Here is a collection of pictures of the palace.

Palace 1 Palace 2
The Imperial Gate The Gate of Salutation.
Palace 3 Palace 4
A model of the palace. I think this is the Courtyard of the Harem Eunuchs.
Palace 5 Palace 6
Some of the wall tiles in or near the courtyard.
Most of these types of mosaics that you see in the palace are ceramic tiles of one type or another.
Hey, the guy in the red jacket is taking a picture!
Oh, it is just me taking a picture of myself in the mirror!
Palace 7 Palace 8
I believe this is the Passage of the Concubines. This is the Courtyard of the Concubines.
Palace 9 Palace 10
I think these are the Apartments of the Queen Mother. A view of the dome at the top of the previous picture.
Palace 11 Palace 12
I think this is the Bath of the Sultan and the Queen Mother. This is the Imperial Hall.
Palace 13 Palace 14
The Imperial Hall again with the throne of the sultan on the far left. Not sure what room this was in but it sure is ornate.
It may be another section of the Imperial Hall.
Palace 15 Palace 16
This is the Twin Kiosk / Apartments of the Crown Prince. Light in the apartments was provided by stained glass windows.
Palace 17 Palace 18
The Conqueror's Pavilion houses the Imperial Treasury. The view of the Bosphorus Strait from the palace.
Palace 19 Palace 20
There were a lot of cats here.
This is just one of them asleep under a tree.
The palace kitchens with their many tall chimneys.

Palace 21

I believe this is the Tower of Justice which was/is visible from all around for great distances.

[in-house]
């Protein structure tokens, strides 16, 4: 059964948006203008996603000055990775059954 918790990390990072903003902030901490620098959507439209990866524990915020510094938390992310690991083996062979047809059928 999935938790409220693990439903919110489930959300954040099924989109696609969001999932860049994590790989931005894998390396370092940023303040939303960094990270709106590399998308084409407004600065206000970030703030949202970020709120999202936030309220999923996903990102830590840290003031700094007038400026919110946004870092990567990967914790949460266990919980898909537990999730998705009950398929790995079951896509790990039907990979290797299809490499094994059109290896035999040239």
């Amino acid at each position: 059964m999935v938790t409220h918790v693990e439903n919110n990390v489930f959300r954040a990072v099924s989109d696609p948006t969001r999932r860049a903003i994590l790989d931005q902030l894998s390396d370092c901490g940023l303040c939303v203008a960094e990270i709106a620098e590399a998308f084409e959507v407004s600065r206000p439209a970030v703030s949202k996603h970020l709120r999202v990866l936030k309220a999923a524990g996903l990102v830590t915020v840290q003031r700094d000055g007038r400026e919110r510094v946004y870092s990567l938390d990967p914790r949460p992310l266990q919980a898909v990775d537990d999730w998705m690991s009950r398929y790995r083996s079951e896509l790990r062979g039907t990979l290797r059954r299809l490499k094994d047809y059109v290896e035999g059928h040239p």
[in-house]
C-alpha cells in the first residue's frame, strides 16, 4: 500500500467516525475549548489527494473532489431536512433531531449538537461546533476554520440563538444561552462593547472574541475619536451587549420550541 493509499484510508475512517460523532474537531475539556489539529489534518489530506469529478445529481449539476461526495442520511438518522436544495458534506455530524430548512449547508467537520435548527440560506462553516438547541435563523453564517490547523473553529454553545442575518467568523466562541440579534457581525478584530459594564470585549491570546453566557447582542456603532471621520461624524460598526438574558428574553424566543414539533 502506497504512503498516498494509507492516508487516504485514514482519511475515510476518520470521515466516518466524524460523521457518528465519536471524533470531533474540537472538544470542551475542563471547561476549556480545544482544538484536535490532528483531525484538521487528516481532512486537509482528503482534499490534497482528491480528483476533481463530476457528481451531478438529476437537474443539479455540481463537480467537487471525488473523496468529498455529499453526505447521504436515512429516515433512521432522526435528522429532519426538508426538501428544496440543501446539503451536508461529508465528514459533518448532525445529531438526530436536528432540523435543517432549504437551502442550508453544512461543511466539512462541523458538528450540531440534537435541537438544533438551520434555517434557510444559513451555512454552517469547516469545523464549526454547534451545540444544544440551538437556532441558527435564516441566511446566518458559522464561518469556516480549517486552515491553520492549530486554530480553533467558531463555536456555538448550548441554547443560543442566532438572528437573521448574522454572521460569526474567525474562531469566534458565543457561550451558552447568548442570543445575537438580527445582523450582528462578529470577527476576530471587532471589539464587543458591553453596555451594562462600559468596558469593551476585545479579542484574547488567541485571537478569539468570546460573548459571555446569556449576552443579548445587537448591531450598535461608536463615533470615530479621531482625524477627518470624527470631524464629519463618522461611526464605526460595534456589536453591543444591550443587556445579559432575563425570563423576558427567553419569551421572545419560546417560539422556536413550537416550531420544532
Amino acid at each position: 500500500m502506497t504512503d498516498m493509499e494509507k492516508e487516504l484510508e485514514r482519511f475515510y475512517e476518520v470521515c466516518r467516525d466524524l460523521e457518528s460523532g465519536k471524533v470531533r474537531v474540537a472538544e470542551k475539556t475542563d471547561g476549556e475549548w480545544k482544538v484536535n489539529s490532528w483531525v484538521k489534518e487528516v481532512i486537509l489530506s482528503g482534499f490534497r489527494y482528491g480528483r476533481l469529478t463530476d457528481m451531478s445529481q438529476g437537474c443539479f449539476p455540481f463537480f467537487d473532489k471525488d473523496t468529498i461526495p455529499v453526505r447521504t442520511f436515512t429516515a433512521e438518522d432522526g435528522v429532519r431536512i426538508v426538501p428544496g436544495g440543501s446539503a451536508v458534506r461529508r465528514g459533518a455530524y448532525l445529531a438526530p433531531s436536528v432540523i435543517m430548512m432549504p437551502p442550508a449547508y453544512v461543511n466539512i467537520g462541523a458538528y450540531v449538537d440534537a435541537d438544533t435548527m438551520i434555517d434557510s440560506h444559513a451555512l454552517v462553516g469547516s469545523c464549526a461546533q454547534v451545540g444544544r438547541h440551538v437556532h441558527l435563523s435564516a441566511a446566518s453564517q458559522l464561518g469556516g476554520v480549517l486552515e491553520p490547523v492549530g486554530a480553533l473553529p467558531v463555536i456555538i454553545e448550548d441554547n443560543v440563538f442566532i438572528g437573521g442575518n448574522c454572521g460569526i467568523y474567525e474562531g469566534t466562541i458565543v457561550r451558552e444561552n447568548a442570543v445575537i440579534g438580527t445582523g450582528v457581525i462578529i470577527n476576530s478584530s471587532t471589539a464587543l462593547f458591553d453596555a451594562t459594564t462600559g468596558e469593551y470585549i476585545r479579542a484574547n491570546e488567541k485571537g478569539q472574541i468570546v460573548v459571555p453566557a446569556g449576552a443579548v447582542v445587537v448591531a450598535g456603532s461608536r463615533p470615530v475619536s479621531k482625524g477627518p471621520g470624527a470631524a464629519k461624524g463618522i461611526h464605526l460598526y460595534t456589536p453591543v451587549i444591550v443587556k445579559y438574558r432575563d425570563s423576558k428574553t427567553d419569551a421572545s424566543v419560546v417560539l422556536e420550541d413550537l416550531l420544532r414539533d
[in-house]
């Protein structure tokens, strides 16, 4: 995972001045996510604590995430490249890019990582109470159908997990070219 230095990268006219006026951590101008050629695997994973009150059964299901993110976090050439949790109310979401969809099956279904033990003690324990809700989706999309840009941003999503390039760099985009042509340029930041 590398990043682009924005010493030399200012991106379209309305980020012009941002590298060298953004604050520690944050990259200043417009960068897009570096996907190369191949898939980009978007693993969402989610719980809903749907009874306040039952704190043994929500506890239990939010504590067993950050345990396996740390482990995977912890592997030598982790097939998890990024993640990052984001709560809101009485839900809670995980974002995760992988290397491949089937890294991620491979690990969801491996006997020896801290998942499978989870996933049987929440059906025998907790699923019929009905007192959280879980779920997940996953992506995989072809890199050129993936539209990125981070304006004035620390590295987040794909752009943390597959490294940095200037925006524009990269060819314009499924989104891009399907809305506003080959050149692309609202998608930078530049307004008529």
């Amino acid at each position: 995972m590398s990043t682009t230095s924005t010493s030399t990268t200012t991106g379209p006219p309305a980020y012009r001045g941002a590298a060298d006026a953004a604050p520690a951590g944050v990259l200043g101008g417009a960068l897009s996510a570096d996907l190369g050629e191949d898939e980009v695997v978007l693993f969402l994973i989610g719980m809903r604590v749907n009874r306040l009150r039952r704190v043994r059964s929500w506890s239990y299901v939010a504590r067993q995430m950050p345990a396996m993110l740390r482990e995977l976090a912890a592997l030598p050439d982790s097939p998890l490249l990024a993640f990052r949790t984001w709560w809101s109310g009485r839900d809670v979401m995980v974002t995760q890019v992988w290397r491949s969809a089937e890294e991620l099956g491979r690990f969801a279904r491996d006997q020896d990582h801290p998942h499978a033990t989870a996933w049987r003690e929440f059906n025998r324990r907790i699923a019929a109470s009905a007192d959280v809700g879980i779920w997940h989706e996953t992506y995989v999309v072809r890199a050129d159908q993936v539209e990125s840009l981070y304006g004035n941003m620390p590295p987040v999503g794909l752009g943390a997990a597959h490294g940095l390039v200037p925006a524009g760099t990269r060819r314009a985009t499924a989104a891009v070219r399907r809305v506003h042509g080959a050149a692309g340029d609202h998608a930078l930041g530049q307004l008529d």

This "tower symbolizes the eternal vigilance of the sultan against injustice".

The blog continues....

Lunch was at a place called the Green House restaurant that is hidden between the palace, Hagia Sophia, and the Blue Mosque. We were told to look for a green house. Well, what would you think to look for, a green house that grows plants, right? Wrong, in this case it was actually a house with pale green wood siding. It had what looked like a garden green house out the back but you could not see it. The food was interesting and I tried most of it. Unfortunately much of it did not agree with me or many others it appeared either. It was a nice atmosphere though.

The final stop was my most anticipated one, Hagia Sophia. I would have liked about 10 minutes more than they gave us there but still it is/was quite amazing. It is in amazing shape for a building built between 540 and 546AD which makes it almost 1,500 years old. The first dome on it collapsed as the result of an earthquake about 10 years after it was finished but the new one has lasted ever since. It was first built as a Christian church, and then converted to a mosque with four minarets and now it is a museum.